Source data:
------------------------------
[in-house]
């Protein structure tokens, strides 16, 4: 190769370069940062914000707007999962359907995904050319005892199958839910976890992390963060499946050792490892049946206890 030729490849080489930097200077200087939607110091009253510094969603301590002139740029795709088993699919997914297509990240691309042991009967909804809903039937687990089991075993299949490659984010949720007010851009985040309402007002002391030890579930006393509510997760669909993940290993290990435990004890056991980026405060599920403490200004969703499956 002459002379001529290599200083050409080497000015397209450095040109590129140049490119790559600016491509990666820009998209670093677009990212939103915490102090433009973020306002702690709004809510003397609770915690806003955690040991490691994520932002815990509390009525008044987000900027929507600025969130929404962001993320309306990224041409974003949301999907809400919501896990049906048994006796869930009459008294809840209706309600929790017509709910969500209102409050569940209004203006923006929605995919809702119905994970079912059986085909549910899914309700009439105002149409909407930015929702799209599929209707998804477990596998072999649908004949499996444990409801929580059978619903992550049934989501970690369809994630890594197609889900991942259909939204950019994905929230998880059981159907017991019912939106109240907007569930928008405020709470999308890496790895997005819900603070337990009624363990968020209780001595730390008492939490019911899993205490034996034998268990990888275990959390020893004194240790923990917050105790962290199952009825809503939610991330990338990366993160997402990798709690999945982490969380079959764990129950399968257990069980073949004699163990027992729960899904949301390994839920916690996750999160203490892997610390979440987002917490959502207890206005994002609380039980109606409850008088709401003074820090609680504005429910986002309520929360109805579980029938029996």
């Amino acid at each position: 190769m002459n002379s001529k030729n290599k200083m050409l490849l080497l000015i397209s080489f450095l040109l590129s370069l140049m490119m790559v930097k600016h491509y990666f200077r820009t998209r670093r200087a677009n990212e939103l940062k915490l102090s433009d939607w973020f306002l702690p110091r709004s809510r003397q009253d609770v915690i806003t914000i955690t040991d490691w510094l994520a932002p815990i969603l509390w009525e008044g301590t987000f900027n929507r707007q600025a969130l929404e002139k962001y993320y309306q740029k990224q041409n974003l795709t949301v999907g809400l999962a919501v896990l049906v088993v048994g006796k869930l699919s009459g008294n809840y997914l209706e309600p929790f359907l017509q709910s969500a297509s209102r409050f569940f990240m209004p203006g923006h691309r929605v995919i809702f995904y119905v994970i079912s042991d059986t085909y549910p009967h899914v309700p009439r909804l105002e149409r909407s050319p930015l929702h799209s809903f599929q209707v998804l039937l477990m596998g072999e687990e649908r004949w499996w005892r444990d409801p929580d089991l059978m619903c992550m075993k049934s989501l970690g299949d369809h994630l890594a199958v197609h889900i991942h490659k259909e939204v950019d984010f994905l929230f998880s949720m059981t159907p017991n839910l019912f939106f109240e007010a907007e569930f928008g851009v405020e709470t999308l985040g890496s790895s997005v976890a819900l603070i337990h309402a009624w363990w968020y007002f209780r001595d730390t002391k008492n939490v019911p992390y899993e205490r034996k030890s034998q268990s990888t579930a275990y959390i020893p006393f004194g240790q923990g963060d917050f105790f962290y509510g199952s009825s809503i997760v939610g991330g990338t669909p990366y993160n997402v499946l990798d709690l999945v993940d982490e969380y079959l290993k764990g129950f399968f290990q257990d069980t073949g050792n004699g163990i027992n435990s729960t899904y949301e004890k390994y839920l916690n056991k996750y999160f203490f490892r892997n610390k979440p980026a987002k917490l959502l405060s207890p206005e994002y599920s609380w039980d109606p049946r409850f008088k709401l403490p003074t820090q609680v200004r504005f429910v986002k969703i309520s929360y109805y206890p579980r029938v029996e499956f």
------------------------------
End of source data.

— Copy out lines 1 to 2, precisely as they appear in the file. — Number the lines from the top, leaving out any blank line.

[in-house]
């Protein structure tokens, strides 16, 4: 190769370069940062914000707007999962359907995904050319005892199958839910976890992390963060499946050792490892049946206890 030729490849080489930097200077200087939607110091009253510094969603301590002139740029795709088993699919997914297509990240691309042991009967909804809903039937687990089991075993299949490659984010949720007010851009985040309402007002002391030890579930006393509510997760669909993940290993290990435990004890056991980026405060599920403490200004969703499956 002459002379001529290599200083050409080497000015397209450095040109590129140049490119790559600016491509990666820009998209670093677009990212939103915490102090433009973020306002702690709004809510003397609770915690806003955690040991490691994520932002815990509390009525008044987000900027929507600025969130929404962001993320309306990224041409974003949301999907809400919501896990049906048994006796869930009459008294809840209706309600929790017509709910969500209102409050569940209004203006923006929605995919809702119905994970079912059986085909549910899914309700009439105002149409909407930015929702799209599929209707998804477990596998072999649908004949499996444990409801929580059978619903992550049934989501970690369809994630890594197609889900991942259909939204950019994905929230998880059981159907017991019912939106109240907007569930928008405020709470999308890496790895997005819900603070337990009624363990968020209780001595730390008492939490019911899993205490034996034998268990990888275990959390020893004194240790923990917050105790962290199952009825809503939610991330990338990366993160997402990798709690999945982490969380079959764990129950399968257990069980073949004699163990027992729960899904949301390994839920916690996750999160203490892997610390979440987002917490959502207890206005994002609380039980109606409850008088709401003074820090609680504005429910986002309520929360109805579980029938029996």